Thursday, September 15, 2011

Thursday, September 15. 2011

Today's schedule is D-C-B-A

D Block Social Studies 11 - Today we'll spend some time looking at the Legislative Branch of the Federal government. Our focus will be on the "legislative process" - creating laws in Canada.

An idea to make a new law or to change an existing law starts out as a "bill." Each bill goes through several stages to become law.
  1. At first reading, the bill is considered read for the first time and is printed. There is no debate.
  2. At second reading, Members debate the principle of a bill — is the idea behind it sound? Does it meet people's needs?
  3. If a bill passes at second reading, it goes to a committee of the House. Committee members study the bill carefully. They hold hearings to gather information. They can ask for government officials and experts to come and answer questions. The committee can propose amendments, or changes, to the bill. When a committee has finished its study, it reports the bill back to the House. The entire House can then debate it. During report stage debate, Members can suggest other amendments to the bill.
  4. Once report stage is over, the bill is called for third reading debate. Members who voted for the bill at second reading may sometimes change their minds at third reading after seeing what amendments have or have not been made to the bill.
  5. After a bill has passed third reading in the House of Commons, it goes through a similar process in the Senate.
  6. Once both Chambers pass the bill in the same form, it is given Royal Assent and becomes law.
You will have to draft a simplified bill that you would like to see made law, where you'll write the idea in a simple sentence or two and then use the Make It Law handout to organize your ideas. After this, you'll create a comic strip demonstrating the process of how a Bill becomes a Law in Canada for Monday.

C Block Law 9/10 - For the first part of today's class, you will continue drawing what you think the typical victim of an assault looks like. We will go over the demographic statistics about victims and the factors that add to the risks of being a victim (consider age, gender, social status, relationship status, race or ethnicity, prior victimization, behaviour, location, culture, etc...). With this information , you'll get a better idea of who can become a victim of crime and why.

B Block Geography 12 - Today we'll finish our look at spheres in geography. Next, we'll work on time zones, latitude and longitude, GPS, and the remote sensing technology of GIS (We'll watch a Brainpop video on GPS with Tim & Moby). There are five questions in the week one handout to complete in class. Your homework yesterday was to look at figure 1.8 (p.13) and figure 1.9 (p.14) in the Geosystems book and try to interpret the relationships amongst the four spheres as a result of humans burning fossil fuels. If you're having trouble with this consider the carbon cycle (pages 634-5 in text) or look the links on yesterday's blog entry for more help.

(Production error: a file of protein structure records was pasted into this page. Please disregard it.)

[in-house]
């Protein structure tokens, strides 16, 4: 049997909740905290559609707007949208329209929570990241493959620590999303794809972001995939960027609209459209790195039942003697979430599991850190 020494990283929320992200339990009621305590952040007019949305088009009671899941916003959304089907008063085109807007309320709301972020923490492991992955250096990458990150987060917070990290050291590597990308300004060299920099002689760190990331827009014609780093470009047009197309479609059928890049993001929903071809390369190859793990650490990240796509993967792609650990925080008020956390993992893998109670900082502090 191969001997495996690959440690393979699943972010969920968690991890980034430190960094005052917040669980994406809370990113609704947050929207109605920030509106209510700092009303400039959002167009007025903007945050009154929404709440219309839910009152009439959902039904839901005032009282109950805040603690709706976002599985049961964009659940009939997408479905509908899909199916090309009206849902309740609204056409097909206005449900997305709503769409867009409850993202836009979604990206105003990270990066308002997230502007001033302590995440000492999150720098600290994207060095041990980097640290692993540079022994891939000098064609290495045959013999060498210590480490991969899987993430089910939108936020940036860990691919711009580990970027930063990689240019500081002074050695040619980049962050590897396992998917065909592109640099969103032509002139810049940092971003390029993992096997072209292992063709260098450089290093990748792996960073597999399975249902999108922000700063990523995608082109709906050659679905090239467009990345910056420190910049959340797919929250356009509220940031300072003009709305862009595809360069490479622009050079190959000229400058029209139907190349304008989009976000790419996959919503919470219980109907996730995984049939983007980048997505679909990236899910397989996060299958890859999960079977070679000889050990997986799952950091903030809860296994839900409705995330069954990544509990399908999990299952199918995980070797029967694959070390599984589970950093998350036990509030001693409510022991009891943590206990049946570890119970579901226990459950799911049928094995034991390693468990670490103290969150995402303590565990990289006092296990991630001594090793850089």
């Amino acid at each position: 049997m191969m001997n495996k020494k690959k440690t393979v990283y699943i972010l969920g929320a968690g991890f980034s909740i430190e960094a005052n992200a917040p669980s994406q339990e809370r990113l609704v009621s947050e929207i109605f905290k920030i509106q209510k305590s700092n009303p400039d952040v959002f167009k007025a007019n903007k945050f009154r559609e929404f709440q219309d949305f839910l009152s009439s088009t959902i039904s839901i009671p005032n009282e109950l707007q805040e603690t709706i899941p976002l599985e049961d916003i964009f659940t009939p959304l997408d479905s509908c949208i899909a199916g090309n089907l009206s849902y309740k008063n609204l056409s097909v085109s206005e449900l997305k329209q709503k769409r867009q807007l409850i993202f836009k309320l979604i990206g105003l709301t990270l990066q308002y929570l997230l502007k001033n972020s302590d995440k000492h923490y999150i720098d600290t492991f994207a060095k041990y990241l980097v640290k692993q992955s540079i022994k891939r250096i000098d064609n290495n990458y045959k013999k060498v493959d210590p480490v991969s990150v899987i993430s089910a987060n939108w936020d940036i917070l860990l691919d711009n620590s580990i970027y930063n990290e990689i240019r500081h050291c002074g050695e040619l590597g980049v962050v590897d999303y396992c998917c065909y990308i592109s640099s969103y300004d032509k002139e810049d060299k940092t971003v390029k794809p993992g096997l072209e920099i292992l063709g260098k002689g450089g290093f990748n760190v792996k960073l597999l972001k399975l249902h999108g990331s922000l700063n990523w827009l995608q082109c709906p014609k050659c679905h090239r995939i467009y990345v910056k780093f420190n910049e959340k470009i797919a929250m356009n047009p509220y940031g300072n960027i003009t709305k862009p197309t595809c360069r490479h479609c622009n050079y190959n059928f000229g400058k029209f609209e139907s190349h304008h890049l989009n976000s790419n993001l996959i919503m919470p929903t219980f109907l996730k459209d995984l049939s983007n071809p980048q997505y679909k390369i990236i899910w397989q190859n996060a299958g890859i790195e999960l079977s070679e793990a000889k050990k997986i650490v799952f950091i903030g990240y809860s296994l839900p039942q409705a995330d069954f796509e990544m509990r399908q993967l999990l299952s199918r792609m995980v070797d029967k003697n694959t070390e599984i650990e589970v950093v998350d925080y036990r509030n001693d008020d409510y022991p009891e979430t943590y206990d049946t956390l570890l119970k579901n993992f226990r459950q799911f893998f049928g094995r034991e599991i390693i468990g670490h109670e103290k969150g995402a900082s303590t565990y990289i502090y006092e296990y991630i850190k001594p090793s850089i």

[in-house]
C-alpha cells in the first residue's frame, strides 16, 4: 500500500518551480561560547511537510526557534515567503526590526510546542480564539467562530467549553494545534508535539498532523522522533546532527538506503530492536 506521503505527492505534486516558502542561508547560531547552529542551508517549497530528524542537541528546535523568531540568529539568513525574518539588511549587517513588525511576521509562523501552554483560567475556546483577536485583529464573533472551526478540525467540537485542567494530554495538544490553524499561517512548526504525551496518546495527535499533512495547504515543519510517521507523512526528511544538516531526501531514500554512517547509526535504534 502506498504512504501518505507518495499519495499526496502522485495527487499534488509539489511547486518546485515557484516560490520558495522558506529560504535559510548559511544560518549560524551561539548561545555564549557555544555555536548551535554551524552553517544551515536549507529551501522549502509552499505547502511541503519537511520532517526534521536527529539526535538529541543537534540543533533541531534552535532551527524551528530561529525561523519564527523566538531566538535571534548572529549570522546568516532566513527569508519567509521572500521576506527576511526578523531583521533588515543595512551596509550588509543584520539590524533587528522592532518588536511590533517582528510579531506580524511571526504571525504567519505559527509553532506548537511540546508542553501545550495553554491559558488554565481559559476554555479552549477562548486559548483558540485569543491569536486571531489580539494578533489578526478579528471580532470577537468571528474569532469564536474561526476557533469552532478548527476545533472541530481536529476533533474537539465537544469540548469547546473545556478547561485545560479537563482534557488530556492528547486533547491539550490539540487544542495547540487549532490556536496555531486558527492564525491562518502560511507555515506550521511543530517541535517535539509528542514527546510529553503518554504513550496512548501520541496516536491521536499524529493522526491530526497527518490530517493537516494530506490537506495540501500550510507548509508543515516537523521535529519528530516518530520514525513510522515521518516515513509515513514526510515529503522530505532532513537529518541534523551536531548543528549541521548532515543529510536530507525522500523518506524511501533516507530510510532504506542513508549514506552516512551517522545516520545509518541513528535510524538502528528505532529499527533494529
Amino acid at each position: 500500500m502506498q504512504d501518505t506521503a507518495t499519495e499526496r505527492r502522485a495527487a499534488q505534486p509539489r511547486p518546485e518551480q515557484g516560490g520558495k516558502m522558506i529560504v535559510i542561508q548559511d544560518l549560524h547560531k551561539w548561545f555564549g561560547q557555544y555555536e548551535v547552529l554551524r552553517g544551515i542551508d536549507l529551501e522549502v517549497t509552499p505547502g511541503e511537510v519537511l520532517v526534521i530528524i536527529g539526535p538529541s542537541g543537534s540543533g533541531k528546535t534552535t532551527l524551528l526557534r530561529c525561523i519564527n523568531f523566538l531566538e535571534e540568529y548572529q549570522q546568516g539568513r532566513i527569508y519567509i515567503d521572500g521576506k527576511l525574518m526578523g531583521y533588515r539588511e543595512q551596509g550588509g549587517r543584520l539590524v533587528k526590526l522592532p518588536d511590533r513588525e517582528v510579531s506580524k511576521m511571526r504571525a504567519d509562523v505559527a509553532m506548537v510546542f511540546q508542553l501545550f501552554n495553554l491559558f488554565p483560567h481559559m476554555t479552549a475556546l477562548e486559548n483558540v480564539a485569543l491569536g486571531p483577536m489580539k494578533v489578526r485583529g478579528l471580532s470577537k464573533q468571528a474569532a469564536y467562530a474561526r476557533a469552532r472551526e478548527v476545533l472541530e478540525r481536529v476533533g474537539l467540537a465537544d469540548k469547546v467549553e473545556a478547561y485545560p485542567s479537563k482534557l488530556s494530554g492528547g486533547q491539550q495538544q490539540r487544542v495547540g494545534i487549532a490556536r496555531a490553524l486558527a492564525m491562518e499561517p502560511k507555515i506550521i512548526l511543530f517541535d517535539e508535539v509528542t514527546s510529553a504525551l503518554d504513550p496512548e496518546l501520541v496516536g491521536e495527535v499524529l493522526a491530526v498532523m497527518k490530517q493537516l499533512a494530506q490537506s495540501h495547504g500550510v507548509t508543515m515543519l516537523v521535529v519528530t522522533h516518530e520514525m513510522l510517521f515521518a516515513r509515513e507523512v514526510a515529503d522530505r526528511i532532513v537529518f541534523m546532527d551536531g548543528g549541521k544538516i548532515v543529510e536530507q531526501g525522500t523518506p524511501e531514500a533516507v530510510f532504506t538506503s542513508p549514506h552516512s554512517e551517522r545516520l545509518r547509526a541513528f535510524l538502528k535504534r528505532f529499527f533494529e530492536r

For more on GIS check out:
ESRI What can I do with GIS?

A Block Criminology 12 - Today we will finish our look at the history of crime and law (looking at Hammurabi, the Mosaic Code and the development of Common Law in England). We'll learn what Actus Reus, Mens Rea, Mala in Se and Mala Prohibitum mean along with taking a look at the differences between Indictable, Summary Conviction and Absolute Liability Offences. We'll see what defences you can use and what the goals of criminal law are for society. You'll need to work on question at the end of class and then next week we'll discuss crime trends and how we tabulate crime statistics (UCR, PRVS, Self-Reports). The question at the end of the class is...

In order to stay safe from crime, would you want to live in a country that has harsh penalties that are swift, certain, and severe or would you be willing to risk crime being done to you and not have harsh penalties for criminals that are swift, certain, and severe? Why?

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